Later on, in order to fix the engines water leakage, they touched down at Inner Bay near the village of Port Rowan, Long Point (Ontario) - on the north shore of Lake Erie. Therefore Port Rowan became their first touchdown place on Canadian soil, robbing Montreal of the title.
Both stops delayed their arrival in Montreal by 2.5 hrs.

On their flight to Montreal the crew had two chickens, cheese, apples, all washed down with port wine (Montreal Gazette).

In Montreal the crew was greated by the Italian Consul General Chevalier Pio Margotti, representatives of the Italian Community, Harbour Commission, the Royal Canadian Air Force and City of Montreal.

DATE TIMES and POINT OF DEPARTURE - ARRIVAL LEG TIME &
DISTANCE
WEATHER NOTES
WEDNESDAY MAY 18 1927























WEDNESDAY MAY 18 1927

MONTREAL - QUEBEC CITY

LEG MAP

Unscheduled stop in Quebec City.

Departed Montreal at 12:30 p.m.

The aircraft passed by Quebec City at 1:50 p.m. having for destination Shippegan Bay via Father Point or Metis, cutting inland to the Metapedia river following it to Chaleur Bay.
But at around 4 o'clock in the afternoon De Pinedo and his crew flew back to Quebec City. Hampered by an east wind, rain and fog they decided to turn back.

The Santa Maria II landed, in the rain, in the harbour near the mouth of the river St. Charles .

4 hrs. 10'
Montreal - Tadoussac - Quebec

650 Km. (403 miles; 350 n.m.)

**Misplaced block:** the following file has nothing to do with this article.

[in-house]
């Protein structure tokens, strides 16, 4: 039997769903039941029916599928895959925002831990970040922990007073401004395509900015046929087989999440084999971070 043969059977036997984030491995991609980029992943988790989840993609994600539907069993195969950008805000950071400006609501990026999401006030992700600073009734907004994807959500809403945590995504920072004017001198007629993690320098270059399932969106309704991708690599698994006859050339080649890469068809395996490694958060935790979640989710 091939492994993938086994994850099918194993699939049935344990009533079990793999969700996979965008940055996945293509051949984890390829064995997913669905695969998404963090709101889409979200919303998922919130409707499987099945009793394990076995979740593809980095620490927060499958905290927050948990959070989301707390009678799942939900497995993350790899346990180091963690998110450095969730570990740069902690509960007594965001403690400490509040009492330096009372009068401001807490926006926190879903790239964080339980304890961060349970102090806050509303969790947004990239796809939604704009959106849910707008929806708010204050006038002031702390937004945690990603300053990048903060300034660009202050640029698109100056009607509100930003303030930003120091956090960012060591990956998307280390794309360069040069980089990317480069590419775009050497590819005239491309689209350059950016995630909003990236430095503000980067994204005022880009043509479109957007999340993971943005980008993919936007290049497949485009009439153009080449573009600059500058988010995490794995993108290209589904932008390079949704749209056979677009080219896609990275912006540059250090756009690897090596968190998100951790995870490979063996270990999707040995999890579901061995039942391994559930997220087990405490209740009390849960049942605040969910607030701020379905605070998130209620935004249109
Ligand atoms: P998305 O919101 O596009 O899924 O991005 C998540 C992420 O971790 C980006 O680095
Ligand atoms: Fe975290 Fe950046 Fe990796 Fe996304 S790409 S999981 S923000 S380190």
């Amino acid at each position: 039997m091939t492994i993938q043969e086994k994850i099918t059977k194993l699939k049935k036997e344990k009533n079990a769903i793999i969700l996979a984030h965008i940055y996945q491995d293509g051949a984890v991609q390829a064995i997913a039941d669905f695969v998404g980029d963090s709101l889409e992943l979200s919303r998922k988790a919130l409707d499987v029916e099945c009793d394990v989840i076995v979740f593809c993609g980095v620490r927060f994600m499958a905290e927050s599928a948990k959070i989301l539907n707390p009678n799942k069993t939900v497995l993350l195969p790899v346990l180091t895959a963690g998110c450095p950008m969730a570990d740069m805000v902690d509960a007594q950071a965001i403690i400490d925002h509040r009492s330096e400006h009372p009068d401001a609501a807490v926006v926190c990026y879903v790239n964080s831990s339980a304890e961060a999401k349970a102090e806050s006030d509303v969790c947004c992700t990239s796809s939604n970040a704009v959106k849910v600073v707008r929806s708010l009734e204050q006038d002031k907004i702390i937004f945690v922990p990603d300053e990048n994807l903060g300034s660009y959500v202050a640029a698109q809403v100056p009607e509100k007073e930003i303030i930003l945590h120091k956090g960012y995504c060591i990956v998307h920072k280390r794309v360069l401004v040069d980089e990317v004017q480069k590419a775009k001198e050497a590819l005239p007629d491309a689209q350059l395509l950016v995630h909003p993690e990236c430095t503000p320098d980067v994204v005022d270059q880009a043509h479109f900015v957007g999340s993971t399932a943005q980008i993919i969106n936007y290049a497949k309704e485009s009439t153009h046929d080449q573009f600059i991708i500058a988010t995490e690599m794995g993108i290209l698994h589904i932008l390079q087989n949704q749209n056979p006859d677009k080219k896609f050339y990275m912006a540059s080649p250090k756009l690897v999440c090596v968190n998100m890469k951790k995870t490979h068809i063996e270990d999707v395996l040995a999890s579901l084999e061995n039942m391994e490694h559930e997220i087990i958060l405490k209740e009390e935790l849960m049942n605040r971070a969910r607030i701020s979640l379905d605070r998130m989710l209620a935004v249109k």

Bad weather in Montreal (fog was lifting but started to rain) and reports of foggy atmospheres (sic) in the St. Lawrence Gulf and lower St. Lawrence River contributed to the postponment of the departure.

At the time of departure a ray of bright sunlight broke through the clouds and while flying a circle over St. Helen's Island the aircraft passed through the arc of a perfect rainbow.

The original aircraft S-55 that the crew used to fly from Italy to South America, named "Santa Maria", was accidentally destroyed by fire on April 16 1927 while moored at Roosvelt dam in Arizona.

The Italian government sent a new S-55, now named "Santa Maria II" to New York from where De Pinedo and his crew continued their somewhat revised tour of the North America.

The latin inscription painted on the wing below the motor and reads "Post Fata Resurgo" means "After fate the resurrection" signifying that the present aircraft was resurrected after fate had destroyed its predecessor.

De Pinedo followed the St. Lawrence river at a very low altitude due to the poor visibility; at some point he missed, by miracle, a steel cable crossing from one bank of the river to the other.
It is still raining when flying by Quebec City; they encounter north/east winds, and continue for 1 hour before the fog gets too thick to continue and so they revert course back to Quebec City.

The crew stayed at the stately Château Frontenac.

DATE TIMES and POINT OF DEPARTURE - ARRIVAL LEG TIME &
DISTANCE
WEATHER NOTES
THURSDAY MAY 19 1927























THURSDAY MAY 19 1927

QUEBEC CITY - SHIPPEGAN

LEG MAP

The estimated time of departure was set for 7:30 a.m.

Actual time of departure was 11:32 a.m. They arrived in Shippegan at 5:55 p.m. via Rimouski.

Planning to leave for Trepassey Bay early tomorrow morning, weather permitting.

3 hrs. 50'

600 Km (372 miles; 324 n.m.)

Cape Race, Newfoundland, reported thick fog throughout the day, lifting about six o'clock